(It’s almost 5:00 AM and my brain won’t shut the hell up. I really need to avoid coffee in the night if I want to do that sleeping thing…)

Well, I survived my four-day ordeal.

It was tough going for a while but, with perseverance and a set of signed DVDs from the lovely people of Flashpoint, I came out of it okay. That’s right: FOUR DAYS. Four days without my cell phone.  Oh, the humanity!

What was it like, living in the communications equivalent of the paleolithic era?  Well, let me tell you!  I missed phone calls inviting me to movies, requesting business meets, begging for gossip, and even a call from my mom.  My mother is getting on in years and I take her calls no matter what, even if it is to say I can’t talk.  So missing a call from my mom is a distinctive folly in my world.  Good thing she sent me an email.

Oh. Em. Gee.

What if I’d been without my cellphone AND the internet?!  Is it even humanly possible to survive that for FOUR DAYS?! How did people live without the two?  Did they have wires in their houses for electrical communication?  Barbaric!  Maybe there was some community-use manner of long-distance conversation.  I wonder if they had to pay money at these things?

And the news!  How would one get any news?  On paper?  By carrier pigeon?  Some dude in a goofy had standing in the town square, yelling out accounts of events that were weeks old?  Oh, thank the Winklevosses, I didn’t have to endure such an interminable pox as no internet.  What if I’d had a question or needed to find some fact.  There’s no Wikipedia on my bookshelf (just DVDs and and these collections of pages which are like boxed-sets for words).

Anyway, through I strict regimen of exercise (I typed on an unplugged keyboard so my texting muscles wouldn’t atrophy), healthy eating (no saturated fats or burritos), prayer (“Dear Lord of Roaming…”), and meditation (the Orthodox Tai-Chi Method of  Wall Staring) I managed to remain calm and endure the Great Telephony Drought of 2011.  There were a few dark moments when I almost considered the calamity of the ordeal as some portent of the impending Mayan Apocalypse of 2012.

Can you hear me know?

Thankfully I remembered that the Mayans already had an apocalypse and weren’t around to have another.  See?  Wikipedia to the rescue.  Thank you, Al Gore.  Look, I still have some trauma and it makes me meme-ish.

Anyway, this is the final step in avoiding any PTCAD (Post Traumatic Cellphone Absence Disorder) — excising the events by writing them down and remembering the struggles and triumphs of that time.

And by helping others.

I have compiled additional tips on avoiding any long-term damage to your psyche and sense of self-worth.  If you are ever without your cellphone for an extended duration (like longer than when you turn it off during the movies) (which you should do if you don’t want to be a total peckerhead) don’t panic!  Stick to the following instructions:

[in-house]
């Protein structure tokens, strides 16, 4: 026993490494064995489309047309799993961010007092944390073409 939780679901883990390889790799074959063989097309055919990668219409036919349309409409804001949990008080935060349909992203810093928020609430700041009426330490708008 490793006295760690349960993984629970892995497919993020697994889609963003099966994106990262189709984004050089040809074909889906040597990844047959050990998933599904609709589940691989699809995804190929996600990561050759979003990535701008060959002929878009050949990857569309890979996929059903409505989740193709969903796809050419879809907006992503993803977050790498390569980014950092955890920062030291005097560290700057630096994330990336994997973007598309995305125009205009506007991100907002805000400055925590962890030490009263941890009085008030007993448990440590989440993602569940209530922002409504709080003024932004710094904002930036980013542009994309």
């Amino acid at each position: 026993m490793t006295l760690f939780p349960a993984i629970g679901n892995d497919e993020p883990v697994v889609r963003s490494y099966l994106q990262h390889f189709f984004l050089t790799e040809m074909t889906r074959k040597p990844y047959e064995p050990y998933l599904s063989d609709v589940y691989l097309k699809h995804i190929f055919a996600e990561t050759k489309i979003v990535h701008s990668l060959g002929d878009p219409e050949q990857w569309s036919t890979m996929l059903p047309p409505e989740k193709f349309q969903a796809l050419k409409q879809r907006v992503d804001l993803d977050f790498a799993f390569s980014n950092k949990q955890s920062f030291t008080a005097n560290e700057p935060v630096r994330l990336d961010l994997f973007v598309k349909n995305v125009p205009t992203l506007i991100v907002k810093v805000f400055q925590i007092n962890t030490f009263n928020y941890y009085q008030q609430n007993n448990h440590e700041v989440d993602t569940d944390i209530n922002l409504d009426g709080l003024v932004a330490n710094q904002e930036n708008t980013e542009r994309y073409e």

• Keep your wits about you
  • Stay away from any viewings of 127 Hours
  • Don’t listen to Coldplay, Lionel Richie, or Enya
  • Write little notes on slips of paper and put them beside your bed so that, if you wake from night terrors, you can pretend you’ve got text messages
  • Try and seek real human contact, like on Skype or Twitter
  • Use a proxy item like a bar of soap or a carved potato to put in your pocket when you go out — in order to quell that empty feeling when you leave the house
    • NB: don’t plug your Bluetooth or headphones in to the soap/spud
  • In the middle of face-to-face conversations with actual people, abruptly halt the conversation in mid-sentence, tell them you have a bad signal, then apologize and walk away
  • If you have a friend with a cellphone, or have (and know how to use) a so-called “land line” antique, call your cellphone and leave a funny voicemail
  • When your friend isn’t looking, steal and hide their cellphone so you can use the shared experience to bond and build something called “a relationship”
  • If you are without a phone for more than five days, consult your doctor
  • Finally, carry a pen with you, in case you need to remember something difficult … like a phone number

Hopefully, this post will help some people avoid any PTCAD.


About Angelo Barovier

I was born. I'll be around for a while. Then I won't.


2 thoughts on “FOUR DAYS!

  1. See, I’m trained for this since I didn’t get a cell phone until literally weeks before I came up there and hung out with you guys. I’m so used to it, that while it’s a HUGE inconvenience for my delicate work schedule, I’m used to bumming phones off of people and getting creative. So it’s slightly less traumatic for me. But it’s such an inconvenience.

    Posted by Dayasi | March 27, 2011, 7:06 pm
    • I’m sure you have one of those brains that does things like remembers phone numbers. I have successfully trained mine to ignore such silly things. This could be part of the problem…?

      Posted by Angelo Barovier | March 29, 2011, 12:30 am

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